|2013 - Martin Brodeur||29||1757||13||9||7||65||2.22||654||589||.901||2||91.9|
Believe it or not, Martin Brodeur finished the season with a save percentage above league average and above 91.2% for the first time in three years. The only reason why his overall save percentage is lower has been because of the penalty kill, which definitely wasn't as dominant as unit in 2013 as it was 2011-12. On man-disadvantage situations, Brodeur's save percentage is a bad-looking 81.1%. A goal-against review should clear up how much of that was on him and how much was that on the guys in front of him making an error. Anyway, Brodeur wasn't the problem in net this season. Johan Hedberg, on the other hand, was a nightmare after a hot start, especially during the Devils' six-game winless streak back in late February and early March. With Moose's 90.1% even strength save percentage among an overall save percentage of 88.3% over the season in mind, this was another no-brainer for the staff.
Best Defensive Forward & Best Offensive Forward: Patrik Elias
Two awards, same player. For many of the same reasons he won Team MVP, Elias takes home both Best Defensive Forward and Best Offensive Forward. Both were unanimous among the staff, too. Elias was a key player at both ends for New Jersey throughout the season. While Elias wasn't utilized as the tough-minutes player he probably should have been this season, he definitely left his mark and came out ahead against plenty of good players. On offense, Elias utilized his playmaking abilities while shooting a little bit more often. He helped Clarkson get many of his shots, he finished tied with Kovalchuk in power play points with 14 and actually scored more power play goals than Kovalchuk, and he led the team in scoring, and he led the team with 21 even strength points in addition to overall points with 36. Again, strong play over the year at both ends led a majority of us to name him the team MVP and it led all of us to give him both of these awards as well.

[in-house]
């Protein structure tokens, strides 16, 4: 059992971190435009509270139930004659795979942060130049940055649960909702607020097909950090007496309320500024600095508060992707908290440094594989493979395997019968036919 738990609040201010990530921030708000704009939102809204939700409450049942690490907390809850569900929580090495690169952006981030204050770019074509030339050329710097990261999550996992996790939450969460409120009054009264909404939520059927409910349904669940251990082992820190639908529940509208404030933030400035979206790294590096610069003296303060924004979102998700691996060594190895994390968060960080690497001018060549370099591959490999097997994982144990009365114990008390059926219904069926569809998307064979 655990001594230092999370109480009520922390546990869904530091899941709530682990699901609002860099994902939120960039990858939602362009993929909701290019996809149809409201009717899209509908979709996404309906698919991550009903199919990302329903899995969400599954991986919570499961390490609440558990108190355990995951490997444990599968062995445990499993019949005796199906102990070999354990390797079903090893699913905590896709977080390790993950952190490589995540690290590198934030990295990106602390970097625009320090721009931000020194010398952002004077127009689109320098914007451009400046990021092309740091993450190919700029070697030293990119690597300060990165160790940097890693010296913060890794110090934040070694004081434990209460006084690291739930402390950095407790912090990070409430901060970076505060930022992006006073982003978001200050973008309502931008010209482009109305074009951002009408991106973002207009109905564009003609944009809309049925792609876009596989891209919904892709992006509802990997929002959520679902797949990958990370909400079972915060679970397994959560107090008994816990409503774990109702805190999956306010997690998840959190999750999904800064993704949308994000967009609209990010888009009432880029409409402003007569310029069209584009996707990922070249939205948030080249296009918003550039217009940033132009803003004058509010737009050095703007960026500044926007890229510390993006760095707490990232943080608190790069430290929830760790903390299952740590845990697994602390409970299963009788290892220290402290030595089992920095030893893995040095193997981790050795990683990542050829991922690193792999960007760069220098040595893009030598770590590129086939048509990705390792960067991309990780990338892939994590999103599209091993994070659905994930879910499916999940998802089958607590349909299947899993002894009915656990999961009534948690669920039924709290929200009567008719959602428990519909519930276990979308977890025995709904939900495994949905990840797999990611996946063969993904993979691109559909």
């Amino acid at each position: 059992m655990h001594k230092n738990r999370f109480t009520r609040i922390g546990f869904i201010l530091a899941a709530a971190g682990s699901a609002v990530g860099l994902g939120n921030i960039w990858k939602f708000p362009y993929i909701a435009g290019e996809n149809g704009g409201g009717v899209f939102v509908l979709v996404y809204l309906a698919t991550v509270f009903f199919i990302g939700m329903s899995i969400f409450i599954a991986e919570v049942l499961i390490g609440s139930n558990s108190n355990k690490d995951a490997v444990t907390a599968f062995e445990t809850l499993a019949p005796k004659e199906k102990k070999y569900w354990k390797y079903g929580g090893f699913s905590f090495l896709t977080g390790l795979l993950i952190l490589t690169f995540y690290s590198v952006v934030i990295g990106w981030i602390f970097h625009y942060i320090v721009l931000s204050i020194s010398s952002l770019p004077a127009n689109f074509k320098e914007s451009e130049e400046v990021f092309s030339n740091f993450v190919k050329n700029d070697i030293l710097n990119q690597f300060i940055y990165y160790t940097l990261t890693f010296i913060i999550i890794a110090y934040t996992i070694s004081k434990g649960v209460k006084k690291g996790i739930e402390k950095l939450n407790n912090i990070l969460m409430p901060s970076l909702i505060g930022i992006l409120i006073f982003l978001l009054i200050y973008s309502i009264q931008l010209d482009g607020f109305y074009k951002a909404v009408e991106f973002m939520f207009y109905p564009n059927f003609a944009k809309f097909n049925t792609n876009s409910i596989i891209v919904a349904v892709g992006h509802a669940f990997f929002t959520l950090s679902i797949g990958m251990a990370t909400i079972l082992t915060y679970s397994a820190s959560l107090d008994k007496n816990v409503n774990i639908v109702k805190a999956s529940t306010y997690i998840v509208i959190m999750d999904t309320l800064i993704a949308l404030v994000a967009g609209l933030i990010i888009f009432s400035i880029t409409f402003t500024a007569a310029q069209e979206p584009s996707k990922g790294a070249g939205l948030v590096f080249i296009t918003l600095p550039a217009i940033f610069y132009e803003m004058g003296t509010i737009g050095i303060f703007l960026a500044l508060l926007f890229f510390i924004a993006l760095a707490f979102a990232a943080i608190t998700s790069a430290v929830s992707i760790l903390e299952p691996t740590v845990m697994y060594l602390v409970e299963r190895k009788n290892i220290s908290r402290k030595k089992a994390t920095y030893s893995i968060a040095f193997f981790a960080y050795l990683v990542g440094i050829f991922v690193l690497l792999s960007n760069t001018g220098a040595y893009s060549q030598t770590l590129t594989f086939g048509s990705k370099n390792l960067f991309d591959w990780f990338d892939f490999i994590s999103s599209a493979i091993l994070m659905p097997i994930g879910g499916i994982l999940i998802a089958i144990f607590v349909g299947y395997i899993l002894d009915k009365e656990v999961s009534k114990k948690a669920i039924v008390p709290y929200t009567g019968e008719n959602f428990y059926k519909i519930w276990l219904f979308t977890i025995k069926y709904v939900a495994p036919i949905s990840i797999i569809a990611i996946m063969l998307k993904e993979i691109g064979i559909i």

The Sergei Brylin Award for Versatility: Patrik Elias
Again, Elias lined up at wing and center, played with plenty of different people in all situations, and did well overall. Ultimately, this is worth being rewarded moreso than someone moving around in the lineup because he didn't mesh well with others. Lots of Devils played well with Elias than without him at even strength and so it made sense for us to give him the Brylin.
Best Comeback: Steve Bernier
|2013 - Steve Bernier||46||8||7||15||-6||17||2||0||1||13:45||88||9.1|
I thought about doing a whole post on the Steve Bernier comeback earlier in the season but ultimately decided against it for some reason I cannot recall. I wish I did it since it would make this section a bit shorter. The short version follows: Last season, Bernier was on his way of being out of the league. He didn't make the Devils out of training camp, he signed an AHL deal to be within the organization, and got injured. Bernier was signed during 2011-12 and ultimately ended up on a fourth line with Ryan Carter and Stephen Gionta. They got hot in the playoffs and chipped in key moments. Unfortunately for him, one major penalty in Game 6 helped L.A. smash the Devils for the Cup. Yet, his play earned himself a two-year, one-way deal with the Devils. In the first season of the deal, Bernier proved he definitely belonged. He was used a bit more against tougher players than he should have, but managed to be quite positive possession player at evens. He used his big body to crash into boards on forechecking situations, he wasn't afraid to shoot, and win pucks for his line. He was true energy player and definitely contributed to the team on offense, even with a few beneficial bounces go his way. Bernier may not be happy he's not in the postseason, but I don't see how he can look at 2013 as anything but a good year.
Best UFA Signing from the 2012 Offseason: Ryan Carter
Among the staff, we had three votes for Ryan Carter, two for Bernier, one for Gionta, and one for the whole line. I didn't expect this to be the tightest call. You can argue that Bernier would be a better call by shooting the puck more, taking fewer penalties, and . However, Carter was used a bit more in tougher competition and came out a bit better in possession. Either way, both were signed for $1.55 million over two years last summer and I'd say both bottom six forwards have been well worth their contracts.
Worst UFA Signing from the 2012 Offseason: Bryce Salvador